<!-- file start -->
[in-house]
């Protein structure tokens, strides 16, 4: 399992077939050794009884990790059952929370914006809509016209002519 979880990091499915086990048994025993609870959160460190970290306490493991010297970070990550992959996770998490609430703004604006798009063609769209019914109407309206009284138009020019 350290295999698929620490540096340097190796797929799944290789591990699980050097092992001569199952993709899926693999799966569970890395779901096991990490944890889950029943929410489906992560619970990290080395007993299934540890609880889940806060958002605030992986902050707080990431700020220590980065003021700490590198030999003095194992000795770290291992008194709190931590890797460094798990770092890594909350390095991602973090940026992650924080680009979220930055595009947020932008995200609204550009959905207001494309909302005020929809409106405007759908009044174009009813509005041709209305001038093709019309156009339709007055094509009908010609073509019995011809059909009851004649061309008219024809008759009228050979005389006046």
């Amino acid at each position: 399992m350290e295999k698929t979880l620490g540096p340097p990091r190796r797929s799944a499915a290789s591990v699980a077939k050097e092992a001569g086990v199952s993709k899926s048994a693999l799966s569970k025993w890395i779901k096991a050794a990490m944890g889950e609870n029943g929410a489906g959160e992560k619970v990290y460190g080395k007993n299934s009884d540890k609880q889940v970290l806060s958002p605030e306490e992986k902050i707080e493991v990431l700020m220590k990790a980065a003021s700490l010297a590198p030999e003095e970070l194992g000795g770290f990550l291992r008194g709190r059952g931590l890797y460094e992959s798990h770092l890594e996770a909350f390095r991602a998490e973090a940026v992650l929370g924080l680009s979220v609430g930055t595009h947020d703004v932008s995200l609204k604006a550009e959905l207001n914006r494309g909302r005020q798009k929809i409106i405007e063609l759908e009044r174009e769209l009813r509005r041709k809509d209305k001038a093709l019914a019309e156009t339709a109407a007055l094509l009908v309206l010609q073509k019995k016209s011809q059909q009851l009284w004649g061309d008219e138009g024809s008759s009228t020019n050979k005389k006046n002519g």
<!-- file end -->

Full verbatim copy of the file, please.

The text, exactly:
[in-house]
């Protein structure tokens, strides 16, 4: 399992077939050794009884990790059952929370914006809509016209002519 979880990091499915086990048994025993609870959160460190970290306490493991010297970070990550992959996770998490609430703004604006798009063609769209019914109407309206009284138009020019 350290295999698929620490540096340097190796797929799944290789591990699980050097092992001569199952993709899926693999799966569970890395779901096991990490944890889950029943929410489906992560619970990290080395007993299934540890609880889940806060958002605030992986902050707080990431700020220590980065003021700490590198030999003095194992000795770290291992008194709190931590890797460094798990770092890594909350390095991602973090940026992650924080680009979220930055595009947020932008995200609204550009959905207001494309909302005020929809409106405007759908009044174009009813509005041709209305001038093709019309156009339709007055094509009908010609073509019995011809059909009851004649061309008219024809008759009228050979005389006046």
């Amino acid at each position: 399992m350290e295999k698929t979880l620490g540096p340097p990091r190796r797929s799944a499915a290789s591990v699980a077939k050097e092992a001569g086990v199952s993709k899926s048994a693999l799966s569970k025993w890395i779901k096991a050794a990490m944890g889950e609870n029943g929410a489906g959160e992560k619970v990290y460190g080395k007993n299934s009884d540890k609880q889940v970290l806060s958002p605030e306490e992986k902050i707080e493991v990431l700020m220590k990790a980065a003021s700490l010297a590198p030999e003095e970070l194992g000795g770290f990550l291992r008194g709190r059952g931590l890797y460094e992959s798990h770092l890594e996770a909350f390095r991602a998490e973090a940026v992650l929370g924080l680009s979220v609430g930055t595009h947020d703004v932008s995200l609204k604006a550009e959905l207001n914006r494309g909302r005020q798009k929809i409106i405007e063609l759908e009044r174009e769209l009813r509005r041709k809509d209305k001038a093709l019914a019309e156009t339709a109407a007055l094509l009908v309206l010609q073509k019995k016209s011809q059909q009851l009284w004649g061309d008219e138009g024809s008759s009228t020019n050979k005389k006046n002519g």